‘A classic case’

The federal preemption of Massachusetts laws regarding bank sales of insurance, heralded in some circles as an oxymoronic piece of legislative common sense, is once again under attack.

State Attorney General Tom Reilly’s office recently filed a lawsuit challenging the federal Office of the Comptroller of the Currency’s authority to preempt state law regarding banks’ sales of insurance. The suit was filed by the office of the Attorney General’s Office on behalf of the state Division of Banks and the Division of Insurance at the request of Gov. Jane Swift.

The result, some bankers fear, is that they may need to take out of mothballs the boxes of lapel stickers reading “ask me about bank insurance” and other paraphernalia created to circumvent the state law, which prohibits bank employees from initiating conversation about insurance products offered by the bank.

“This action is based on the right of Massachusetts and every other state to not have an un-elected federal bureaucracy overturn provisions designed to protect consumers,” said Swift.

The precedent-setting suit will be the first brought under the expedited procedures allowed under the Gramm-Leach-Bliley Act when a conflict develops between state and federal regulators, according to Thomas A. Barnico, assistant attorney general. Oral arguments are scheduled for Aug. 2 at the U.S. Court of Appeals. A three-judge panel will hear testimony inside the Moakley Federal Courthouse in South Boston.

The case is important on a number of levels, including the fact that no other state has yet brought a suit under the provision allowed under GLB. It also is the first circuit court case to tackle the question of whether the OCC has power to issue that kind of determination under GLB, said Barnico. “And then it will have a precedential effect on the meaning of a term in Gramm-Leach that says state laws that significantly interfere with the ability of a bank to sell insurance are preempted,” he said.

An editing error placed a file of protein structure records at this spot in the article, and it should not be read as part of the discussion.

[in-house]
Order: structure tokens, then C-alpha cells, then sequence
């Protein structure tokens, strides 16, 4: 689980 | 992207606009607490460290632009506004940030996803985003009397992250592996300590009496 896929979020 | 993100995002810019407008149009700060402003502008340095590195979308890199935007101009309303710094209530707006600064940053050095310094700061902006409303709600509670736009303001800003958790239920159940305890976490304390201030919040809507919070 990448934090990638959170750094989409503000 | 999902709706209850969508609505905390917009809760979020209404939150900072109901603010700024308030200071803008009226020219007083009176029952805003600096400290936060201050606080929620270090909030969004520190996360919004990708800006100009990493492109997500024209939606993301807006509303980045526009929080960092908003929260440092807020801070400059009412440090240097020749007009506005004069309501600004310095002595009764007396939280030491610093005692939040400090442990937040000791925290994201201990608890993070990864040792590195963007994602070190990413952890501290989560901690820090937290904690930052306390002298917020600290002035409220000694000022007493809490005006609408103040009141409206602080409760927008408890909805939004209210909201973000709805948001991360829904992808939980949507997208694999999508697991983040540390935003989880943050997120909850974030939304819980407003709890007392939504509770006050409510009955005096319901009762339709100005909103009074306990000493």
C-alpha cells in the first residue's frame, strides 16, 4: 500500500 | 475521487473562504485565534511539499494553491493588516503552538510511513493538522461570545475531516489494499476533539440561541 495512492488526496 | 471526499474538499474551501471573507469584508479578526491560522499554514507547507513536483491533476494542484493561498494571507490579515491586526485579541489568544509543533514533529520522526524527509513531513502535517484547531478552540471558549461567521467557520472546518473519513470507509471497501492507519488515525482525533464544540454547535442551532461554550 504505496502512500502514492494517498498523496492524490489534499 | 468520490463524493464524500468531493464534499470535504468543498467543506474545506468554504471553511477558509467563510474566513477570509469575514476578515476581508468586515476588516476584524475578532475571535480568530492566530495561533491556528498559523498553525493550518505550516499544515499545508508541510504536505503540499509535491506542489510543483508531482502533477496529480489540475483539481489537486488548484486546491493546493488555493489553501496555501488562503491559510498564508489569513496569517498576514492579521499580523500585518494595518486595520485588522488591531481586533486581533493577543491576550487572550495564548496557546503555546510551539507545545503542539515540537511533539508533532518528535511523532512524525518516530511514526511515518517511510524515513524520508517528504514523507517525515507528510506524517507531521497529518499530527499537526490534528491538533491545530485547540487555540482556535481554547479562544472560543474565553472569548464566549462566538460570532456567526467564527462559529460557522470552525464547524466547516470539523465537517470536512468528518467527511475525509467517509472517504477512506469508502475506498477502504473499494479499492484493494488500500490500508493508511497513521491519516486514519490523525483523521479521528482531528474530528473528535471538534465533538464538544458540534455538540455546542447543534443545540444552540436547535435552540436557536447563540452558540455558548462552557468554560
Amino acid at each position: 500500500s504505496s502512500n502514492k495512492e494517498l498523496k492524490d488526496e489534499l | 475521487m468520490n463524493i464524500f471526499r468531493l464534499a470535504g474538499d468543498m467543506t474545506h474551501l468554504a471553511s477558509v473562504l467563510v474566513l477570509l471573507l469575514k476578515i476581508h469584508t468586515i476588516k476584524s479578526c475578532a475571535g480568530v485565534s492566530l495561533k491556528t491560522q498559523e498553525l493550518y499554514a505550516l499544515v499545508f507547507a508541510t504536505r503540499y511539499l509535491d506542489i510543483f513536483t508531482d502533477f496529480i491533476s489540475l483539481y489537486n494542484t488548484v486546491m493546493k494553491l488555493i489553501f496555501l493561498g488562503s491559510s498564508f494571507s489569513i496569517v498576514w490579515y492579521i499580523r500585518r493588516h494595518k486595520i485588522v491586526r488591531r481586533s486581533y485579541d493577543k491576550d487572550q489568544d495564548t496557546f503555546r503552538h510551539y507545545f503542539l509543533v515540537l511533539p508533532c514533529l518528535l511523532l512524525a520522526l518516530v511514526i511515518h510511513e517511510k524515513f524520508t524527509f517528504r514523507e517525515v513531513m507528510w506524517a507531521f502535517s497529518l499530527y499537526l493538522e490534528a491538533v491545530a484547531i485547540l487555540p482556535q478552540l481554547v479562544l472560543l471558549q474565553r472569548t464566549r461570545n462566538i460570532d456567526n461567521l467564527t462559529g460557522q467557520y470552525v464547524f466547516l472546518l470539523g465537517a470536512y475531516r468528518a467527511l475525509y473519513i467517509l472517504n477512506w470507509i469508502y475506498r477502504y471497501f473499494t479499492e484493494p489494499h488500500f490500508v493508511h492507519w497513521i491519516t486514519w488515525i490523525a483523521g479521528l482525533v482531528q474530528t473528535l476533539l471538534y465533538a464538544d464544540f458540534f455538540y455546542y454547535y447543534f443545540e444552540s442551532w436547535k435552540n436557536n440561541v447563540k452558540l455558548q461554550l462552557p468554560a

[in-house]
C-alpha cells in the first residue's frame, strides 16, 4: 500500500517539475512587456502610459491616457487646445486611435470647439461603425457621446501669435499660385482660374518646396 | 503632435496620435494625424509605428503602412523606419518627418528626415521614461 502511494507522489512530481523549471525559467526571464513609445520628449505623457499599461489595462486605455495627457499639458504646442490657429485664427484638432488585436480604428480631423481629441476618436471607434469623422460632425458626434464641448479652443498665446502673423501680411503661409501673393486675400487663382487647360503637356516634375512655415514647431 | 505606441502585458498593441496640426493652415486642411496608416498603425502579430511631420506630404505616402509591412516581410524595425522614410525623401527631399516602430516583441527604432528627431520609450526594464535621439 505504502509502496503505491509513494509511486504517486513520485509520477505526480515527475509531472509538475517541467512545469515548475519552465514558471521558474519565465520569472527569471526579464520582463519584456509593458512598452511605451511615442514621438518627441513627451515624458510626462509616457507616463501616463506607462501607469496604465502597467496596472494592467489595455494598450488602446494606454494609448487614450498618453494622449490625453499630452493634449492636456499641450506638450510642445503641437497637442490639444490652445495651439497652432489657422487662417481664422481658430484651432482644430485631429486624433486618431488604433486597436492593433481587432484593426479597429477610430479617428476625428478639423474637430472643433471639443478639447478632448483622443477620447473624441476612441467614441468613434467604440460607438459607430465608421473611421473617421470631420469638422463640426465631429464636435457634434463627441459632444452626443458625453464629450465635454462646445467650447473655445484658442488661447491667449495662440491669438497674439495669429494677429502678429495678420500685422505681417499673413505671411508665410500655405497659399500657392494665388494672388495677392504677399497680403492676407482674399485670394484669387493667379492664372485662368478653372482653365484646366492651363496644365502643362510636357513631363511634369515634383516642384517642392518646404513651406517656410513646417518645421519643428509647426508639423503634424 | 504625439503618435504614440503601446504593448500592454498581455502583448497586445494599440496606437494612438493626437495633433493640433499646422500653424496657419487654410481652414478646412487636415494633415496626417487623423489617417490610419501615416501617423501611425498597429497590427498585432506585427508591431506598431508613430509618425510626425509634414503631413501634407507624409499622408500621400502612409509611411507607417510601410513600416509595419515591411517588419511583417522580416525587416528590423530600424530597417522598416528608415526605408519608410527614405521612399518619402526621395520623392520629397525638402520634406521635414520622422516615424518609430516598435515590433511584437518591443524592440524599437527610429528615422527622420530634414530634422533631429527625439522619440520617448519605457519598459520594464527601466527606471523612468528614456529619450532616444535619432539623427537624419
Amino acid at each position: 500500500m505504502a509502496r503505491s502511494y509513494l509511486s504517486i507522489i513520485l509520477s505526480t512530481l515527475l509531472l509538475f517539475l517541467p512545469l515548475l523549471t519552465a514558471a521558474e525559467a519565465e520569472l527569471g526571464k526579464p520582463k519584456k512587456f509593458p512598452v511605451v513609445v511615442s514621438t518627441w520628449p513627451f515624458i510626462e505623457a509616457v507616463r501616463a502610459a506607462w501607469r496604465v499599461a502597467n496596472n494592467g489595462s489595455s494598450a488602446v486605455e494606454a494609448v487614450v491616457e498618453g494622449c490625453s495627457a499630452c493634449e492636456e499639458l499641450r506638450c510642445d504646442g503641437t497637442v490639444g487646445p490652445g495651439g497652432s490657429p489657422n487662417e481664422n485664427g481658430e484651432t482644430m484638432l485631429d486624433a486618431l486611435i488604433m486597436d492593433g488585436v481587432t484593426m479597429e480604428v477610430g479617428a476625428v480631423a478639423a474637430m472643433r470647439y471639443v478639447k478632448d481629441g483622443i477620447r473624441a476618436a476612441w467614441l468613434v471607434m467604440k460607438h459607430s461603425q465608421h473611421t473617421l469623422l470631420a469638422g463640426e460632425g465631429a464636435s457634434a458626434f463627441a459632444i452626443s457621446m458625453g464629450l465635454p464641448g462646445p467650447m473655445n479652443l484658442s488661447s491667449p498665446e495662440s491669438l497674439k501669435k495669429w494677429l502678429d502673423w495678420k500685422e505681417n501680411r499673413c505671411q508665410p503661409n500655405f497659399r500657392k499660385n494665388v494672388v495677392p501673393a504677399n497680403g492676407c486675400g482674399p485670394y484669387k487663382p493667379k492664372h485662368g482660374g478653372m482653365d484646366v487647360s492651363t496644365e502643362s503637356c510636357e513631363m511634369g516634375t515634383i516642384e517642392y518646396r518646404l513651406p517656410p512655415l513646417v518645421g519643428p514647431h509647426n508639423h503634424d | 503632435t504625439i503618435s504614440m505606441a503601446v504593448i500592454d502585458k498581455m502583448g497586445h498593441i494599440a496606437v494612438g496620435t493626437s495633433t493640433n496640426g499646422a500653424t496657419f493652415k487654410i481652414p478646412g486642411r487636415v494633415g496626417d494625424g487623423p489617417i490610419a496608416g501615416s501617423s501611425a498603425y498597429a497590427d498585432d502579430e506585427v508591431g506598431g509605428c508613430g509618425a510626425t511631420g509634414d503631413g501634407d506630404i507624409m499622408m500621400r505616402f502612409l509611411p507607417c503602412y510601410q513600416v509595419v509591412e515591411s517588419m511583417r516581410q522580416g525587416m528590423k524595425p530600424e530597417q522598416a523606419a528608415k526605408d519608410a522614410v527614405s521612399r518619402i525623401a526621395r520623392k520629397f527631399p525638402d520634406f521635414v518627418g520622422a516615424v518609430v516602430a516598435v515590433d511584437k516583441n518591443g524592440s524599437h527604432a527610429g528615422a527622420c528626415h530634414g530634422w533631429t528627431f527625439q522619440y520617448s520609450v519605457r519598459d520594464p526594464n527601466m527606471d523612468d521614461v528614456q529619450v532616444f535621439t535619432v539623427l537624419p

Supreme Decision

Dean DeBuck, spokesman for the OCC, declined comment but said the OCC soon will be filing a brief in conjunction with the suit. Steven L. Antonakes, senior deputy commissioner of administration and policy at the DOB, also declined to comment, saying only that the suit “speaks for itself.”

“It’s definitely precedent-setting,” said Kevin J. Handly, an attorney at Boston-based Goulston & Storrs and former attorney for the Board of Governors of the Federal Reserve System. “I don’t know of any similar suit that’s been filed and I just marvel at the complexity.”

Some of that complexity revolves around the issue of deference. In a 1984 Supreme Court case, Chevron vs. Natural Resources Defense Council, the court established a precedent in such cases that favors regulatory agencies.

“There’s this doctrine that the Supreme Court laid down in the Chevron case that basically says when a court reviews an action taken by a regulatory agency, the court is supposed to give great deference to the construction of the statute adopted by the agency responsible for administering it on a day-to-day basis,” said Handly.

In a subsequent case in 1996, Barnett Bank of Marion County N.A. vs. Nelson, federal courts again gave great deference to the OCC against Florida regulators. In the current case, the administering agency is the OCC, a factor that weighs in its favor.

However, GLB contains a provision stipulating that while reviewing disputes between federal banking agencies and state regulators, a court is not supposed to give unequal deference to one side or the other, said Handly. “It kind of tips the balance away from the federal bank regulator and back toward the middle,” he said.